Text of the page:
Train maker Vivarail increases workforce

Posted on 12 Jun 2019 and read 230 times
Train maker Vivarail increases workforce Warwickshire-based Vivarail, a manufacturer of ‘eco-friendly’ passenger trains, has accelerated the expansion of its site in County Durham and turned it into a national R&D centre, creating new jobs faster than expected.

The company opened the new plant in Seaham in December 2017 to complement its main site at Long Marston (near Stratford-upon-Avon) and to tap into the North East’s pool of skilled rail industry workers.

It received support from Business Durham (the economic development organisation for County Durham).

The workforce was originally expected to grow to 30 over three years, but the availability of experienced staff has enabled it to reach that milestone in just over a year since the site became operational.

Vivarail (www.vivarail.co.uk) was formed in 2013 to create ‘state of the art’ commuter trains.

Its new Class 230 train, which is fitted with cutting-edge technology and offers lower fuel consumption and low emissions, is built from high-quality lightweight aluminium bodyshells, with Bombardier Flex 1000 bogies taken from early-retired stock.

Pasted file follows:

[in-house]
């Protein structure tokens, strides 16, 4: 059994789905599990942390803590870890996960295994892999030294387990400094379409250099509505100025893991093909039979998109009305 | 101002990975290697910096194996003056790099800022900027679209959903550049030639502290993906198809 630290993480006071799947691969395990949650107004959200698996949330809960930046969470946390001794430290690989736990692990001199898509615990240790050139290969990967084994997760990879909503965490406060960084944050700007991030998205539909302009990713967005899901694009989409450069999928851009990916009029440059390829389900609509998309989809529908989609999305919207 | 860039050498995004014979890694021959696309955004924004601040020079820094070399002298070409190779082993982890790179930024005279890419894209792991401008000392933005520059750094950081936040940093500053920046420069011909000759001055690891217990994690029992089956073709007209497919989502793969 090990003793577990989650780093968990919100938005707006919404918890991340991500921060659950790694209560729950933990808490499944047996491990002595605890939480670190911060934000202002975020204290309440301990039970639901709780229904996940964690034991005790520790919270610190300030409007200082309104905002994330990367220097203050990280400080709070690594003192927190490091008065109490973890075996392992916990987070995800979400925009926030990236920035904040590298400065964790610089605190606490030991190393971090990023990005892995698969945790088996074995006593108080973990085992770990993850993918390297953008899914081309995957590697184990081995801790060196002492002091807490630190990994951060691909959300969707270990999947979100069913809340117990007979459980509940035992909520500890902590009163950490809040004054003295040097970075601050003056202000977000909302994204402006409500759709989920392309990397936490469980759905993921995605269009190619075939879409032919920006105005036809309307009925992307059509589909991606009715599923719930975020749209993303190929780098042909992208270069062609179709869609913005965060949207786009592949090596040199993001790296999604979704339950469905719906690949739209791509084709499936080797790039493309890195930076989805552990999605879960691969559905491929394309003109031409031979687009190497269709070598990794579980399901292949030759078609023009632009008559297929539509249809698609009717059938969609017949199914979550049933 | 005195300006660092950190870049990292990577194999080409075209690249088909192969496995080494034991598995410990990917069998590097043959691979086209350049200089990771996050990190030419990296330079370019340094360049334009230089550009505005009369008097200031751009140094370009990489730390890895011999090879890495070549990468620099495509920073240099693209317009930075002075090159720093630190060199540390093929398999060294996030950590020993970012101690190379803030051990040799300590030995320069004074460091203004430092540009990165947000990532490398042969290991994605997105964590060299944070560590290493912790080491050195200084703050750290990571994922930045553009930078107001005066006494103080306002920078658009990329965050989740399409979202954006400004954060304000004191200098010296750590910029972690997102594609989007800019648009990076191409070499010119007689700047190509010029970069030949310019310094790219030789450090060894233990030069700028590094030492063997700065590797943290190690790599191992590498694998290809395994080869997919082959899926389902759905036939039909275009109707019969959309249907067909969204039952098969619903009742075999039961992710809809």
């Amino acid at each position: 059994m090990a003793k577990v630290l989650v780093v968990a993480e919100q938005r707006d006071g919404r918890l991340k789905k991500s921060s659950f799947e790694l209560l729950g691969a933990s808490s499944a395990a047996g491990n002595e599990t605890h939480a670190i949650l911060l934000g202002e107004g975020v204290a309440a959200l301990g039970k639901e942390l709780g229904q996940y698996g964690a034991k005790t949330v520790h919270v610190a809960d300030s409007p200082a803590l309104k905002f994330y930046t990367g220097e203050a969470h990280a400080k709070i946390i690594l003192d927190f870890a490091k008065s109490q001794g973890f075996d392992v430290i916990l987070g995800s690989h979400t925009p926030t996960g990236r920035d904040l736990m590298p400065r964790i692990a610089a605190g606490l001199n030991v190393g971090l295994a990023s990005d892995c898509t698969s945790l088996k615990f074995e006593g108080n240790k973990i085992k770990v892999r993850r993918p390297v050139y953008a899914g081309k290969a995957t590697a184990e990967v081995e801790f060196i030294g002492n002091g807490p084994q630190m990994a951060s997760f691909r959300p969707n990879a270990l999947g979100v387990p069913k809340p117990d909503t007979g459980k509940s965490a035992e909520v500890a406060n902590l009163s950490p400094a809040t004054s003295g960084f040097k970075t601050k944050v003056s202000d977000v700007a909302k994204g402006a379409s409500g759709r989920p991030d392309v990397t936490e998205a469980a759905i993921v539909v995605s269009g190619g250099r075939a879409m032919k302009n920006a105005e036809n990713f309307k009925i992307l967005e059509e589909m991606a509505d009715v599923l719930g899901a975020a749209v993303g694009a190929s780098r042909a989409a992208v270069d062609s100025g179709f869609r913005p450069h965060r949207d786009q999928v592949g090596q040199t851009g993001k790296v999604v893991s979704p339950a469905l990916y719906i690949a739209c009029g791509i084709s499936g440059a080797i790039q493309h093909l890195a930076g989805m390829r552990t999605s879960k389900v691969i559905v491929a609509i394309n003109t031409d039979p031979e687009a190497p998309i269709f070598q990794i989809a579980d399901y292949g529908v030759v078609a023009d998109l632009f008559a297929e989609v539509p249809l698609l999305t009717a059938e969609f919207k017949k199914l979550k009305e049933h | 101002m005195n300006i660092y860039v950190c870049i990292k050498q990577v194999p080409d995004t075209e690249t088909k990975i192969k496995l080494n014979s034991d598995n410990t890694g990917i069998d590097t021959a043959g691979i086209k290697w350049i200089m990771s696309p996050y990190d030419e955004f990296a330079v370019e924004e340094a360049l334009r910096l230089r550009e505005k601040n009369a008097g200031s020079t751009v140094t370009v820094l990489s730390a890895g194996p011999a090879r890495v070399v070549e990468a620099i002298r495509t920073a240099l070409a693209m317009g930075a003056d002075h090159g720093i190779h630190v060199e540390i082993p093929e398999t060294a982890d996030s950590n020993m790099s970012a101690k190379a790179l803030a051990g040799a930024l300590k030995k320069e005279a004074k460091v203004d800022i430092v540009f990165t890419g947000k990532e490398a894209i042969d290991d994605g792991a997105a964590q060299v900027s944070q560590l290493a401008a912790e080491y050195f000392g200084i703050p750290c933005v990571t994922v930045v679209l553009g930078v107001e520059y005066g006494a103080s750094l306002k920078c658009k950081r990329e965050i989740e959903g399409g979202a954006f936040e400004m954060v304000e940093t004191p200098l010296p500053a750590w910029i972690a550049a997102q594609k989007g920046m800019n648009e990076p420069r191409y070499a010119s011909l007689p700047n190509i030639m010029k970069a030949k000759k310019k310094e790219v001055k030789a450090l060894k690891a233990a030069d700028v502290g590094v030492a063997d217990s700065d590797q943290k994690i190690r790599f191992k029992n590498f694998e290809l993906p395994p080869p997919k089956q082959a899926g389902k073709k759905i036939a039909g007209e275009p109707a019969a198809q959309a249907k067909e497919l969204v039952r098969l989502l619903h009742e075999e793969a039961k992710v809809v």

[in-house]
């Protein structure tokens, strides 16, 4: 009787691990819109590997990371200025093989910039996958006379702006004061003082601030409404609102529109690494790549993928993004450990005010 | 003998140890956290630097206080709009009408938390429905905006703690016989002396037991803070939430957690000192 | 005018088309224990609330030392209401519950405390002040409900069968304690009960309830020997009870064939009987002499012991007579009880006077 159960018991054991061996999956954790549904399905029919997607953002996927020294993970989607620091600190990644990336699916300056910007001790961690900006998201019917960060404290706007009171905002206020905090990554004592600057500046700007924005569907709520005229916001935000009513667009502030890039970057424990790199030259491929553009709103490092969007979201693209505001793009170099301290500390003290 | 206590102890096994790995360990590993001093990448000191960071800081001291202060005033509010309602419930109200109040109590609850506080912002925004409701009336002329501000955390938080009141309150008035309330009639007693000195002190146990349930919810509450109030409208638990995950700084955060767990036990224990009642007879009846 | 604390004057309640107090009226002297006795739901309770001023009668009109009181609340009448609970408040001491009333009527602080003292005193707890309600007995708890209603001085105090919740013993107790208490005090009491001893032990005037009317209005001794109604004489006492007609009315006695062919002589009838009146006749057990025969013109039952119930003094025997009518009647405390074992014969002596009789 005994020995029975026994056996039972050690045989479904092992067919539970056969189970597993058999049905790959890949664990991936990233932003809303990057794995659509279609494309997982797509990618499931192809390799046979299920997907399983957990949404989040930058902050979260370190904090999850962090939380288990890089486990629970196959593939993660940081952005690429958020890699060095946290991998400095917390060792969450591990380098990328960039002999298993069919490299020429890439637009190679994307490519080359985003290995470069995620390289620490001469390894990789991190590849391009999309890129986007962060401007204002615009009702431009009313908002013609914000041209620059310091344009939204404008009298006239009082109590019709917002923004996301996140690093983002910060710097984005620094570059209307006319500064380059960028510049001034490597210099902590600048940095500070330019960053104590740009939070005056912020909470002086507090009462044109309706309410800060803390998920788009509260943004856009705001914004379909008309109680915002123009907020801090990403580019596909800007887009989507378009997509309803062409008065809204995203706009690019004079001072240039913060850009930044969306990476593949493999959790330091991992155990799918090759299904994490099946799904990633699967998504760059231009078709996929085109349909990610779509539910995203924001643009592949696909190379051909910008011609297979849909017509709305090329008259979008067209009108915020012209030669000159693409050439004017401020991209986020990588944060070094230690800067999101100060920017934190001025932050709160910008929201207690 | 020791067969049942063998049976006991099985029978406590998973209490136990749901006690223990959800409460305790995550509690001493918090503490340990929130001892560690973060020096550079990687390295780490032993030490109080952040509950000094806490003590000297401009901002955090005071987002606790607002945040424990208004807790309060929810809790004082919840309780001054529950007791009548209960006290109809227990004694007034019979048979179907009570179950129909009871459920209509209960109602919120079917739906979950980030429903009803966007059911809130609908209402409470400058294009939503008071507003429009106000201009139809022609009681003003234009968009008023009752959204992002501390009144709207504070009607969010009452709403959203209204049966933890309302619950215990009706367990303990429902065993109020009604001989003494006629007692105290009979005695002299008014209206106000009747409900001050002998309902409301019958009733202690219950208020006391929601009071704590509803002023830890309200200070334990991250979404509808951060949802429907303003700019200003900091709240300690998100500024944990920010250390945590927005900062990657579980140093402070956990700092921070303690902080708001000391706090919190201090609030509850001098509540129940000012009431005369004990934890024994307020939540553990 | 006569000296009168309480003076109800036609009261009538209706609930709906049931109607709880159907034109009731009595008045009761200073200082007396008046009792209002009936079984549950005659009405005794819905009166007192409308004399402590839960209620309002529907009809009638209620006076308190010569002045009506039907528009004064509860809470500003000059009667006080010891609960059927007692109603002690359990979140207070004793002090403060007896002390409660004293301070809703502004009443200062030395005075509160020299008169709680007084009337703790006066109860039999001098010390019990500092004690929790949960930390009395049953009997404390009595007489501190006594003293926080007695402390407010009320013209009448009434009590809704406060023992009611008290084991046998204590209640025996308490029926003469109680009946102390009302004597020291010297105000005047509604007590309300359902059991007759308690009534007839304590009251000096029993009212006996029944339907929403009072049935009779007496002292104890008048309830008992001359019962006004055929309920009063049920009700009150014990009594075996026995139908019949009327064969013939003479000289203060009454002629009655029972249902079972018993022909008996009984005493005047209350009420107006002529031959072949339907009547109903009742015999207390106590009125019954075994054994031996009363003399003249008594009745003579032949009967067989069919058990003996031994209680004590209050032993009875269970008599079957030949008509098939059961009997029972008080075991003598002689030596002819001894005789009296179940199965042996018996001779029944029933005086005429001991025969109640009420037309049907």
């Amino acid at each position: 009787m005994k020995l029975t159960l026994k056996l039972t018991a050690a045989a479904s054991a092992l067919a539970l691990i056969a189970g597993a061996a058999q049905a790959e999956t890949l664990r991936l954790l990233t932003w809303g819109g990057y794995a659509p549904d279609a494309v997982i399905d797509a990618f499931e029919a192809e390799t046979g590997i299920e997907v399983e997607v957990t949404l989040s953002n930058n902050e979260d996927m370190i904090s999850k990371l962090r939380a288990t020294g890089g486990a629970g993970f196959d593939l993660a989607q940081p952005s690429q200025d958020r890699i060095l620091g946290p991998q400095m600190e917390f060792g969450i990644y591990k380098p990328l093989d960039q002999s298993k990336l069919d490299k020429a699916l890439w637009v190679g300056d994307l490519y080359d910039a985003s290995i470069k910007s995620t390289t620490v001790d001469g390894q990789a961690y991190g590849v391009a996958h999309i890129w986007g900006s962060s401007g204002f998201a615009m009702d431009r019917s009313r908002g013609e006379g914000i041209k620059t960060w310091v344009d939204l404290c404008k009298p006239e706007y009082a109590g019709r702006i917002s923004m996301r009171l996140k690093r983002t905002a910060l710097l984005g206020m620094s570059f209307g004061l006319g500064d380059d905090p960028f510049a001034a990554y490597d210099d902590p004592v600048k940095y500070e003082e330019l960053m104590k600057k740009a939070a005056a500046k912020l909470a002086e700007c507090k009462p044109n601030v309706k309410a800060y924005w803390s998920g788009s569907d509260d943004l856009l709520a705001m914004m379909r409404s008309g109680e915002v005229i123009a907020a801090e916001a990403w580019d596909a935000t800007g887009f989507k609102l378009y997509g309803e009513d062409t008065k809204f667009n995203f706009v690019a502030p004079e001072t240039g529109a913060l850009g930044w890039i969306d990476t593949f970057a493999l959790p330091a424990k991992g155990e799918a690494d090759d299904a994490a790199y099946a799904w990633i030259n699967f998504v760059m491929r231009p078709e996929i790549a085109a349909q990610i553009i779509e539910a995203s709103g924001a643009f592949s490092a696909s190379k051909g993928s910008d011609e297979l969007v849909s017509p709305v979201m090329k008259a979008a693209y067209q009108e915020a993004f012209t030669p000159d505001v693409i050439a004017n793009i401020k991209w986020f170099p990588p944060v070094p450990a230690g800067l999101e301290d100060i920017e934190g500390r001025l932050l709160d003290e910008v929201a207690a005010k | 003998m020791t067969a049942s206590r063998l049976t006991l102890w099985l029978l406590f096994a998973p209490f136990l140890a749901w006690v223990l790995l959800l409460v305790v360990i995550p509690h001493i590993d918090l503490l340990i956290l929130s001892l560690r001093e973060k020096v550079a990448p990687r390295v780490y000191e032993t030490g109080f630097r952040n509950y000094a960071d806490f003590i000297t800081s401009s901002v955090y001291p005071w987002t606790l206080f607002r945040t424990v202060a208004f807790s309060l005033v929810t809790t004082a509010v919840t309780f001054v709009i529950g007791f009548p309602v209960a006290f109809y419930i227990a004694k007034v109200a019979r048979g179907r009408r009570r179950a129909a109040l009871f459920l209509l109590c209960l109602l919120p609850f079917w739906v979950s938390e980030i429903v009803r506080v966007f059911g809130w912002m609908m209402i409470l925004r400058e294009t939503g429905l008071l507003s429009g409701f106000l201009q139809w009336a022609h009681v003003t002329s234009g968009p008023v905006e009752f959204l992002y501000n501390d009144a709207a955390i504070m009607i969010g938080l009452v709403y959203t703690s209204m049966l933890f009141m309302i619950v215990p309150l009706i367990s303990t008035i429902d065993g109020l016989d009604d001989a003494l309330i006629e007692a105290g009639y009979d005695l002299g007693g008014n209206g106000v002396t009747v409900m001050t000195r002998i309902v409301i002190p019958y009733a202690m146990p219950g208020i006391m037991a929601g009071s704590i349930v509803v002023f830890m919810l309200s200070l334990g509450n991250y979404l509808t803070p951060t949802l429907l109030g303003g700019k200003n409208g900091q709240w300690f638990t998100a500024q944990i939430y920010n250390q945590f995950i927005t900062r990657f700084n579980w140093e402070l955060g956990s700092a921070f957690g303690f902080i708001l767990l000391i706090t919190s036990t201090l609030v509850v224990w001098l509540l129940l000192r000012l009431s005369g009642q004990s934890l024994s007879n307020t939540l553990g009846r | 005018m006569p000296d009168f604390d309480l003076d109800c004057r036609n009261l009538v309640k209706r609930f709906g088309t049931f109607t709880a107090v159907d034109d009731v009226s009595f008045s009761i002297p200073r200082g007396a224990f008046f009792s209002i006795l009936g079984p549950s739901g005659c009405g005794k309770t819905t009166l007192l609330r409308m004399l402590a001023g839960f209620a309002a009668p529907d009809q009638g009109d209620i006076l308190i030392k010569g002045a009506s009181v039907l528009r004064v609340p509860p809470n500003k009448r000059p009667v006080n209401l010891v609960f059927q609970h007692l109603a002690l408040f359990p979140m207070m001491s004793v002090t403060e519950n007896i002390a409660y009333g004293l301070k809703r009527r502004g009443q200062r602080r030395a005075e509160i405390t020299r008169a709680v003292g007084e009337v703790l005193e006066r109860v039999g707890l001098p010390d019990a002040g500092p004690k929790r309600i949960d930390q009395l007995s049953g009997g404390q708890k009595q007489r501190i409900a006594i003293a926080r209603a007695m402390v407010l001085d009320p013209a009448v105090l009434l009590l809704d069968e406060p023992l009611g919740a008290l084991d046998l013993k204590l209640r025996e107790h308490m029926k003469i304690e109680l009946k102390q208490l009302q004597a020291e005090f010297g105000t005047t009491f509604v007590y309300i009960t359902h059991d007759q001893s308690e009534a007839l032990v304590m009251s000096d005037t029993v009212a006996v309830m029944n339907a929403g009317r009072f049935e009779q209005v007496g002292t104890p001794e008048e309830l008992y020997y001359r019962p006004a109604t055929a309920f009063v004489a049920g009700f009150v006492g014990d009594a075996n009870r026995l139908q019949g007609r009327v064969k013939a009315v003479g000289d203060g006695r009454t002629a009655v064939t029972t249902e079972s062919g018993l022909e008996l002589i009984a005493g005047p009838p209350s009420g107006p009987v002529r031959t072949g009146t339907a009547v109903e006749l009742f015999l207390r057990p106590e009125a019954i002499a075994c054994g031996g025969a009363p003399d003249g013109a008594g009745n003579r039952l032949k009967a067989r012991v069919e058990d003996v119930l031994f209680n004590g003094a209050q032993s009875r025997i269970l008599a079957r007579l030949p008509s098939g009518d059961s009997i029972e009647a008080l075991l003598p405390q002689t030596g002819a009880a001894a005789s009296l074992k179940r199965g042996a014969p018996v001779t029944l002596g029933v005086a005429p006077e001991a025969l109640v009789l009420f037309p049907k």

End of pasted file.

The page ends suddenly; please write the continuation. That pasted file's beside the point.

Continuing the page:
By re-using these parts, Vivarail has saved hundreds of tonnes of metal from being scrapped as well as the resources and energy needed to build new bogies from scratch.

The company’s first passenger trains went into service in April 2019 on the Marston Vale line between Bedford and Bletchley; they are operated by West Midlands Trains and have air-conditioning systems developed at Seaham.

The County Durham site was selected as the location to assemble power units (these use batteries or draw on electricity from a third rail or an overhead cable; there is the option of a diesel drive for hybrid trains).

However, Vivarail’s managers were so impressed by the calibre of recruits in the North East that they have made it their main R&D centre.

Seaham is now also working on the complex electrical wiring that forms the nerve system of its new trains and air-conditioning units; the plan is to use it as the location to refurbish train bogies.

Company founder and chief executive Adrian Shoote, said: “Moving to County Durham and having the flexibility to add another unit has allowed us to expand our business more quickly than planned.

“It gives us access to a pool of talented workers, including engineers, technicians and fitters.”

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